Why is Eastern Asian web design so busy?

Lewis Wake
Thursday 3 March 2016

In 2014, I spent some time in Japan. The country is remarkably efficient, from transportation services right down to their second hand books. However, from a Westerner’s perspective, one area that is lacking this level of efficiency is their digital web products which look like they’ve been in a time lock since 1999. This trend is not exclusive to Japan though. Other Eastern Asian countries including Taiwan, China, and South Korea, all have website designs that are reminiscent of GeoCities.

rakuten.co.jp, a popular Japanese website (Screenshot from 9 Feb 2016)
http://www.rakuten.co.jp (Screenshot from 9 Feb 2016)

Now, I know what you’re thinking. To a Western audience, we see:

  • busy text-heavy navigation
  • too many columns
  • contrasting colours
  • unresponsive for mobile.

There are some exceptions, but why does typical Japanese web design look frightening to Western audiences, yet is the standard for Eastern audiences?

Linguistics: The language is different

Logographic systems, like Kanji and Hanja, can contain a lot of information per character. It might look like clutter to us, but Eastern audiences can process this faster and more comfortably.


Logogram characters do not require punctuation or capital letters. This results in the language lacking visual emphasis. Visual familiarity is a cognitive linguistic process that we look for when rndeaig witretn txet.

Read the last three words of that previous sentence again. Did you successfully read them before realising they were spelled incorrectly? That wasn’t an accidental typo. That was Typoglycemia. Proof that we skim read our own language. We cannot skim read text as unfamiliar as logogram characters. That’s why it looks chaotic to us.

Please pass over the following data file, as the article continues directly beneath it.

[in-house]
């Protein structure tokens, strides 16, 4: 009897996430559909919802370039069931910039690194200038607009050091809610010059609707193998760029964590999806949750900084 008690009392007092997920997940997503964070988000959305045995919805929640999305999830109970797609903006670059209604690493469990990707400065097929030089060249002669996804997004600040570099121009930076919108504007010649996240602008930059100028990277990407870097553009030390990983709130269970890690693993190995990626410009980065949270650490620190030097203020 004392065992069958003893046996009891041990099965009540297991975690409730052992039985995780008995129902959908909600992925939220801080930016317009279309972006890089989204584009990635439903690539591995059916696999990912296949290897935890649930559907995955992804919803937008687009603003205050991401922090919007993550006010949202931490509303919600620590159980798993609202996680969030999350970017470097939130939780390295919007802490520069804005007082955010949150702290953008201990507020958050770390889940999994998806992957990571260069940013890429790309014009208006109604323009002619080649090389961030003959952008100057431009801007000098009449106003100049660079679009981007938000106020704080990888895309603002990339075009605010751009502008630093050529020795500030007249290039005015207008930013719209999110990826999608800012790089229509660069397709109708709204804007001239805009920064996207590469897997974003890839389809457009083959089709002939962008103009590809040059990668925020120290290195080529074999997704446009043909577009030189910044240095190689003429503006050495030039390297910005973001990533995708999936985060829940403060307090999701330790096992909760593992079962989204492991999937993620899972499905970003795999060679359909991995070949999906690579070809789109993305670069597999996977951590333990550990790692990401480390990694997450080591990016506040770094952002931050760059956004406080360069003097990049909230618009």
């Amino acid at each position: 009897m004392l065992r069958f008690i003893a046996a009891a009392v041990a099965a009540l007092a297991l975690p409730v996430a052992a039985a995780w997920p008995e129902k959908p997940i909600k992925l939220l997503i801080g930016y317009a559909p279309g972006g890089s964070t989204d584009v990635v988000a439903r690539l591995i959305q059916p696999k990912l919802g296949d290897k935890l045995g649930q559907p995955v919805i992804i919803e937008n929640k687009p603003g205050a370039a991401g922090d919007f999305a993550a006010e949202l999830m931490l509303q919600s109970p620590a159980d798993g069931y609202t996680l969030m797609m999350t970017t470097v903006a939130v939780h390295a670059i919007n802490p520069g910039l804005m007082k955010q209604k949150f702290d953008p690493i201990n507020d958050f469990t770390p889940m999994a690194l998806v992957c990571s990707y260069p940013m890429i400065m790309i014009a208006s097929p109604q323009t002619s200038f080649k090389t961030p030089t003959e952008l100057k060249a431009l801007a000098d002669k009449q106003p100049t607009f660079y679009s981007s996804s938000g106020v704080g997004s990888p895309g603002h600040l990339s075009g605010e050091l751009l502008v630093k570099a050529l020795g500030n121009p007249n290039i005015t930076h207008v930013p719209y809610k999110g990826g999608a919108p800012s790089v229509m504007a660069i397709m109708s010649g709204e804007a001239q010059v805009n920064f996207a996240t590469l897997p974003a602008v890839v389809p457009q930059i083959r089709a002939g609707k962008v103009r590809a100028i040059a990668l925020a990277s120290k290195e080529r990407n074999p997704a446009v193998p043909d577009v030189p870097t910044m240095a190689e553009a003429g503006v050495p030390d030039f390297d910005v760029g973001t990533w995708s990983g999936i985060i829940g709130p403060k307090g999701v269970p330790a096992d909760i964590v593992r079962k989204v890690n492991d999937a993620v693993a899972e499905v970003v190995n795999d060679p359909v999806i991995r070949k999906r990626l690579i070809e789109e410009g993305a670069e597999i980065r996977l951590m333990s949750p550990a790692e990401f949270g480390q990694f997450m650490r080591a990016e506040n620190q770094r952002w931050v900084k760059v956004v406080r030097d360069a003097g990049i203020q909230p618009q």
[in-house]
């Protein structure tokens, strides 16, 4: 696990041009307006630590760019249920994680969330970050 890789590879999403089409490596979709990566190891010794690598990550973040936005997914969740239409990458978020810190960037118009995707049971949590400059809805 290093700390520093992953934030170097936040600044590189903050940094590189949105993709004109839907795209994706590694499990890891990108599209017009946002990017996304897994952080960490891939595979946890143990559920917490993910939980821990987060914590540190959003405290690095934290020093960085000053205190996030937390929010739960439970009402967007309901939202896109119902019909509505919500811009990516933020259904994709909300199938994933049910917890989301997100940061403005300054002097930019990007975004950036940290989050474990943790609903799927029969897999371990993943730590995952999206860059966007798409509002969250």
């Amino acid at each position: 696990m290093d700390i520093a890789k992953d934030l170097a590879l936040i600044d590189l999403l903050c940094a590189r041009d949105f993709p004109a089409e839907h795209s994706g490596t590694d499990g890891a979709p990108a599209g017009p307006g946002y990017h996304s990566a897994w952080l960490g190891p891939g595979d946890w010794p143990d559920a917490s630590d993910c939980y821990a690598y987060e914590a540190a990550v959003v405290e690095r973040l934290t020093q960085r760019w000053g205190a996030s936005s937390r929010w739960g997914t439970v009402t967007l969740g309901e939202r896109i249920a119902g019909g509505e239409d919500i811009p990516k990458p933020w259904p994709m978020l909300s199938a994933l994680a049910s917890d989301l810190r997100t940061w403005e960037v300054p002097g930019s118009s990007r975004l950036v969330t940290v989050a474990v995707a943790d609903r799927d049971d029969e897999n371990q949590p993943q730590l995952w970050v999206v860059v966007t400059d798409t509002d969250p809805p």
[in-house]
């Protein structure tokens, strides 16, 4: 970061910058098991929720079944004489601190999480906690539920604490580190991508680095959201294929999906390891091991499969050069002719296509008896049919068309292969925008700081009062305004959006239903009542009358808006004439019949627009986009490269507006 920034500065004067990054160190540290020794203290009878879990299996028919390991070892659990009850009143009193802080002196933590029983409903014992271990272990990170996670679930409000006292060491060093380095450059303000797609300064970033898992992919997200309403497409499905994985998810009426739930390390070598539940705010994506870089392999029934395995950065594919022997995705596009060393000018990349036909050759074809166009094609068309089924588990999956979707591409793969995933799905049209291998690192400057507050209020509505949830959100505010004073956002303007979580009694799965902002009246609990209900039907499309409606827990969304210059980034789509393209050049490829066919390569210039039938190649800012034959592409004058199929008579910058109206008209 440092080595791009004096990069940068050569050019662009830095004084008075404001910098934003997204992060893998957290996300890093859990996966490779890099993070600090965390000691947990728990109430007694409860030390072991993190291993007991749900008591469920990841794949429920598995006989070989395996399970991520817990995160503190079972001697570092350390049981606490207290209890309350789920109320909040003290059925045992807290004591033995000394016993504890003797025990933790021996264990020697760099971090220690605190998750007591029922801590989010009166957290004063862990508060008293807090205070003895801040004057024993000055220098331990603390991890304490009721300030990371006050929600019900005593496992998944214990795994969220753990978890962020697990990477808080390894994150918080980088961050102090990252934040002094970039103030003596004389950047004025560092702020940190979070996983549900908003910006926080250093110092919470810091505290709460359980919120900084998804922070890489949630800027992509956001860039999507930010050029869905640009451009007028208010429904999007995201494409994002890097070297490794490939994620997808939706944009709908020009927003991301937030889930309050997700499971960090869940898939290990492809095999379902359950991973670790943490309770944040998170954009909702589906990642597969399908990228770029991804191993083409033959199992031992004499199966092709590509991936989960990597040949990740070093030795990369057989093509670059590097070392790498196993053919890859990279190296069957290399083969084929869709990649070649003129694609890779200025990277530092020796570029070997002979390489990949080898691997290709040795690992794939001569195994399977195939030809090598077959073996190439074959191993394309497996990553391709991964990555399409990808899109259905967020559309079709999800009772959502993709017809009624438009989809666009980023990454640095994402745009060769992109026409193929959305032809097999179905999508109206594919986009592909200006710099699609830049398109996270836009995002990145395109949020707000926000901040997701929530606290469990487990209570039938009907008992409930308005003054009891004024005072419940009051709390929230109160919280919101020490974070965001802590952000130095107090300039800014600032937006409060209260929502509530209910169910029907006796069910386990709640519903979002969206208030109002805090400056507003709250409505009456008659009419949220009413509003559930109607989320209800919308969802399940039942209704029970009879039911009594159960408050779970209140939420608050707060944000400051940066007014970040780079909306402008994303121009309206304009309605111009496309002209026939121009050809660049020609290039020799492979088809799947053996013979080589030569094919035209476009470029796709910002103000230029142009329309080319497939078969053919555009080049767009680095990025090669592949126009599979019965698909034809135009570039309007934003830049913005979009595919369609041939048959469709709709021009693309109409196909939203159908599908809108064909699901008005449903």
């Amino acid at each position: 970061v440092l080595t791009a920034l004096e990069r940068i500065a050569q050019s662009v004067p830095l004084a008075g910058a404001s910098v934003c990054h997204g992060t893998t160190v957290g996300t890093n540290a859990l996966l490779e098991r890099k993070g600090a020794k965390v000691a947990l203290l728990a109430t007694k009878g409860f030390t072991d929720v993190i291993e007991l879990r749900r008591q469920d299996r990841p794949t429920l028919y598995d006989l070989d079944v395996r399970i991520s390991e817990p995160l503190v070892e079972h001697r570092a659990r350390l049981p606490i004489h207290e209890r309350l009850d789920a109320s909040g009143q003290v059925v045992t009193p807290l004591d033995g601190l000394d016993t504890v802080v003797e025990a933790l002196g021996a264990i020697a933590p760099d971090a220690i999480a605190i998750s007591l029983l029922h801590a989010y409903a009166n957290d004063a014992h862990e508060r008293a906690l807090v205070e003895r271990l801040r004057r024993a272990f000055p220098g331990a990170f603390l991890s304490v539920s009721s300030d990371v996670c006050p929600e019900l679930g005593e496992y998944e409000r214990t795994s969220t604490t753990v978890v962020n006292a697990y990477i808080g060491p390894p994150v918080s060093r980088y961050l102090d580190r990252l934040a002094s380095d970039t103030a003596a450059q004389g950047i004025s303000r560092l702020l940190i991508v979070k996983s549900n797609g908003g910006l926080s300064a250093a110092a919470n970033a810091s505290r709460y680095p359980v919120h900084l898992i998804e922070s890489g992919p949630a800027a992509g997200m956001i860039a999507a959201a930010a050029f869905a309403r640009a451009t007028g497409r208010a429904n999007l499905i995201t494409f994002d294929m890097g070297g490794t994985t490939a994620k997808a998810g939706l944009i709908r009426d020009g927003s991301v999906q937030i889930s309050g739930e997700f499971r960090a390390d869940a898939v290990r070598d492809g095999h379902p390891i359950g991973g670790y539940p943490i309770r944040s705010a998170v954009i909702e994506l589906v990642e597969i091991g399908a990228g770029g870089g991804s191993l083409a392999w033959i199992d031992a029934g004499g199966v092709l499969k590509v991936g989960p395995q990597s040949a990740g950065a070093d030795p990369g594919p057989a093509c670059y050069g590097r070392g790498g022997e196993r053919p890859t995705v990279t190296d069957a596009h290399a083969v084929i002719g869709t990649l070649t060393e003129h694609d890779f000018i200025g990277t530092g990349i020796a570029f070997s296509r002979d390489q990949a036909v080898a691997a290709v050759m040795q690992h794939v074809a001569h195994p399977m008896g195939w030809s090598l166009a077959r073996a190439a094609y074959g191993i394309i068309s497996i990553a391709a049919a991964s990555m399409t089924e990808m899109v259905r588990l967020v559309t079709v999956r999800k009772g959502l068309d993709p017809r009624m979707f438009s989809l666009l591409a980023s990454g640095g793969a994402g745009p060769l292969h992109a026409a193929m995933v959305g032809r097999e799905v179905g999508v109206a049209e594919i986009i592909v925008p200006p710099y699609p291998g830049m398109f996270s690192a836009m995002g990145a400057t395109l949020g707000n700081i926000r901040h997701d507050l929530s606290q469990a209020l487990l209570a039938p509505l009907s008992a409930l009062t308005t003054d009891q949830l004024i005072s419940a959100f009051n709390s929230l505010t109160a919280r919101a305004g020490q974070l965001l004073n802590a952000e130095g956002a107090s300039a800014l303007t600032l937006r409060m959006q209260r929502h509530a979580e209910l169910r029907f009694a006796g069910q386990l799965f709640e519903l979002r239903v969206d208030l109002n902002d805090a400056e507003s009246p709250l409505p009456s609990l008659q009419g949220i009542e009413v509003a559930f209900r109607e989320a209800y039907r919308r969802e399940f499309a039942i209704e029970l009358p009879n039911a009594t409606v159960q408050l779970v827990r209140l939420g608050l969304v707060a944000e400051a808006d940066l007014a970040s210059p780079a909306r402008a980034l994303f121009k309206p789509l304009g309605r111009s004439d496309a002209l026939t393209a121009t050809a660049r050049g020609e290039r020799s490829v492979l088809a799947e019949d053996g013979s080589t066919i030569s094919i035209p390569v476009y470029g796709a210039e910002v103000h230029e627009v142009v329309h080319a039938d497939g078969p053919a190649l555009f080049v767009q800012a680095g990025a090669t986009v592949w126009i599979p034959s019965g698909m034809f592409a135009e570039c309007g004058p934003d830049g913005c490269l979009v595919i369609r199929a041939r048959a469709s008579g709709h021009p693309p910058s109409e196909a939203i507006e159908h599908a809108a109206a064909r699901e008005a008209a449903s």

In general, the internet and most programming languages were originally designed by English speakers in both Europe and North America. As a result, most of the documentation and programming languages are in English. This does get translated, but it causes a delay in new web design trends being adopted.

Everything is a hyperlink

I’m not joking either. This Chinese site is a nightmare.

Why would someone make every character phrase on a webpage a link? Well, it comes down to searching websites and the language difference again. It’s not possible to type out logogram characters on a keyboard; they have to either be drawn on a tablet from scratch or literally typed out using Western letters for sounds.

Hyperlinks. Hyperlinks everywhere.
Hyperlinks. Hyperlinks everywhere.

China typically has very poor internet connection speeds. In the UK, over 28% of internet users have a connection speed of over 15Mb/s. However, in China, only 0.3% of users have that privilege. Adding all the links on one page allows the user to browse an entire site with ease in a world where internet connection is a pain.

Do you remember dial-up internet? I certainly sympathise with these users.

Cultural and technical differences

Photograph from my trip to Shibuya, Tokyo
Photograph from my trip to Shibuya, Tokyo

If you ever visit the Shibuya district in Tokyo, stop and have a look around at all the neon signs, noisy advertisements, and mass amounts of pedestrian traffic in the streets. You’ll notice that the same urban landscape has leaked over into the web. Physical space is valuable in Japan, none of it is wasted. The same goes for their attitude to web space. Japanese companies see the web as another physical space to fill with advertising. Rather than an interactive tool, the web is seen as a brochure that must be covered top to bottom in information.

From my experience, technologically speaking, Japan is quite outdated. Although the country is often regarded as a tech-giant, there are still many corporations that rely on cassette tapes, fax machines, and get this, you’ll still find people that use floppy disks. You will still find instances of Windows XP and IE 6 in regular use in Japan.

Before smartphones, Japanese mobile flip-phones made a huge cultural impact on the country’s web use. Tiny screens with content designed to be crammed in to fill all available space. This is still apparent in Japanese web design today.

Due to linguistic and cultural differences, I’m unsure whether the majority of Eastern Asian sites will adopt the Western “less-is-more” approach to web design. Although, it seems some western sites are inverting this and adopting Eastern web design methods.

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